First, financial conditions will stay relatively restrictive. Losses are still rising at lenders, limiting risk appetite and balance sheet capacity, and thus restraining the availability and boosting the cost of credit.  A slow cleaning up of lenders’ balance sheets will keep lending capacity low and the cost of using it comparatively high, and increased regulatory oversight will reinforce that restraint.  We think that such lingering restraint will affect all credit-sensitive areas of the economy, including housing, consumer durables, capital spending and working capital for businesses large and small.  As evidence, the National Federation of Independent Businesses just reported that, in April, credit was harder to obtain by small businesses than at any time in the past 29 years.  And while loan-to-value ratios at auto finance companies rose slightly in April – to 89% from 86% in January-February – required downpayments were still more than double what lenders wanted last year.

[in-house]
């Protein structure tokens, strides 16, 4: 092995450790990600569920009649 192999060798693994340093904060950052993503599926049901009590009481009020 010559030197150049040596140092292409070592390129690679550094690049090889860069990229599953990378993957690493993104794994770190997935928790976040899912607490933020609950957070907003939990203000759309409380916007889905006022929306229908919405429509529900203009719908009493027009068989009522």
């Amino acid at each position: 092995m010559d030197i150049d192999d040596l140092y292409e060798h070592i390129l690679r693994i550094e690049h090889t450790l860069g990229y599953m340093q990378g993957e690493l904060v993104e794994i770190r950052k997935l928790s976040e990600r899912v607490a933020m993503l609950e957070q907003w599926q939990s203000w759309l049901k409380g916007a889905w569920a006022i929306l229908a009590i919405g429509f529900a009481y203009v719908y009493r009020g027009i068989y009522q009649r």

Moreover, the lags between the change in financial conditions and the economy will prevent rapid progress.  To be sure, as Morgan Stanley interest rate strategist Laurence Mutkin argues, when more capital comes into the financial system, and securitization revives, competition will erode the high rates lenders are able to charge for the use of their balance sheets today.   In our view, however, that time may be far off, and both the scars from the crisis and the regulatory response to it probably will keep those costs permanently higher than pre-crisis norms.